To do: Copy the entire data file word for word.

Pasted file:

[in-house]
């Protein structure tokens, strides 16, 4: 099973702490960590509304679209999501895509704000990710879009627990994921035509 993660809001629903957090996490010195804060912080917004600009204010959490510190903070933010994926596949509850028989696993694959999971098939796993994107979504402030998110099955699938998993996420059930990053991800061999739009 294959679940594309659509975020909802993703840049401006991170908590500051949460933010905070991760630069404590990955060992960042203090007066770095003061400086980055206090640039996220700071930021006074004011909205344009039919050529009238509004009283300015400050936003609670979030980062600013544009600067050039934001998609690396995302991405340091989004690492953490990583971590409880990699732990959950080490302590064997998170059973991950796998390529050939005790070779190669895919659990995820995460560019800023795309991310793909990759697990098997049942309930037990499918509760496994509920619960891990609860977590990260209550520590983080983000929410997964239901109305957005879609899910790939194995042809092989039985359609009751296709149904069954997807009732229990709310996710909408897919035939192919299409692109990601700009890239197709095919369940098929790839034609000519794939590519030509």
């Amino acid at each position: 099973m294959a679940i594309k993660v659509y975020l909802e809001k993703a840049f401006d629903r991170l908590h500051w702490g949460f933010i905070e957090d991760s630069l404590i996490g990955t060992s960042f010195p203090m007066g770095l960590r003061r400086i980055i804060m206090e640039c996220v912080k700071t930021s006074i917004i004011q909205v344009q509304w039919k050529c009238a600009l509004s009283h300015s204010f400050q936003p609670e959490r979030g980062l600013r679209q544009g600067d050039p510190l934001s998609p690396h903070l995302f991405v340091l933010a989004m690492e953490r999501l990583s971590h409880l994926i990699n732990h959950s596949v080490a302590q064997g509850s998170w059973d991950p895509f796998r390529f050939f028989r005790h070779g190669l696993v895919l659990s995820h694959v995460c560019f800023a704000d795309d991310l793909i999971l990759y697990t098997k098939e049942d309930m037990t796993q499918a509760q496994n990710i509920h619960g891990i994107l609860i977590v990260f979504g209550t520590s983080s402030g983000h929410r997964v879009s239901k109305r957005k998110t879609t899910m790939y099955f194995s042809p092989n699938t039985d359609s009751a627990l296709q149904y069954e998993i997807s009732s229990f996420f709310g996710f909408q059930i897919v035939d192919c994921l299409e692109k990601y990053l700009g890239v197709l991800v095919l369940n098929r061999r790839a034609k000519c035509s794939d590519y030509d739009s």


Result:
[in-house]
């Protein structure tokens, strides 16, 4: 099973702490960590509304679209999501895509704000990710879009627990994921035509 993660809001629903957090996490010195804060912080917004600009204010959490510190903070933010994926596949509850028989696993694959999971098939796993994107979504402030998110099955699938998993996420059930990053991800061999739009 294959679940594309659509975020909802993703840049401006991170908590500051949460933010905070991760630069404590990955060992960042203090007066770095003061400086980055206090640039996220700071930021006074004011909205344009039919050529009238509004009283300015400050936003609670979030980062600013544009600067050039934001998609690396995302991405340091989004690492953490990583971590409880990699732990959950080490302590064997998170059973991950796998390529050939005790070779190669895919659990995820995460560019800023795309991310793909990759697990098997049942309930037990499918509760496994509920619960891990609860977590990260209550520590983080983000929410997964239901109305957005879609899910790939194995042809092989039985359609009751296709149904069954997807009732229990709310996710909408897919035939192919299409692109990601700009890239197709095919369940098929790839034609000519794939590519030509």
């Amino acid at each position: 099973m294959a679940i594309k993660v659509y975020l909802e809001k993703a840049f401006d629903r991170l908590h500051w702490g949460f933010i905070e957090d991760s630069l404590i996490g990955t060992s960042f010195p203090m007066g770095l960590r003061r400086i980055i804060m206090e640039c996220v912080k700071t930021s006074i917004i004011q909205v344009q509304w039919k050529c009238a600009l509004s009283h300015s204010f400050q936003p609670e959490r979030g980062l600013r679209q544009g600067d050039p510190l934001s998609p690396h903070l995302f991405v340091l933010a989004m690492e953490r999501l990583s971590h409880l994926i990699n732990h959950s596949v080490a302590q064997g509850s998170w059973d991950p895509f796998r390529f050939f028989r005790h070779g190669l696993v895919l659990s995820h694959v995460c560019f800023a704000d795309d991310l793909i999971l990759y697990t098997k098939e049942d309930m037990t796993q499918a509760q496994n990710i509920h619960g891990i994107l609860i977590v990260f979504g209550t520590s983080s402030g983000h929410r997964v879009s239901k109305r957005k998110t879609t899910m790939y099955f194995s042809p092989n699938t039985d359609s009751a627990l296709q149904y069954e998993i997807s009732s229990f996420f709310g996710f909408q059930i897919v035939d192919c994921l299409e692109k990601y990053l700009g890239v197709l991800v095919l369940n098929r061999r790839a034609k000519c035509s794939d590519y030509d739009s």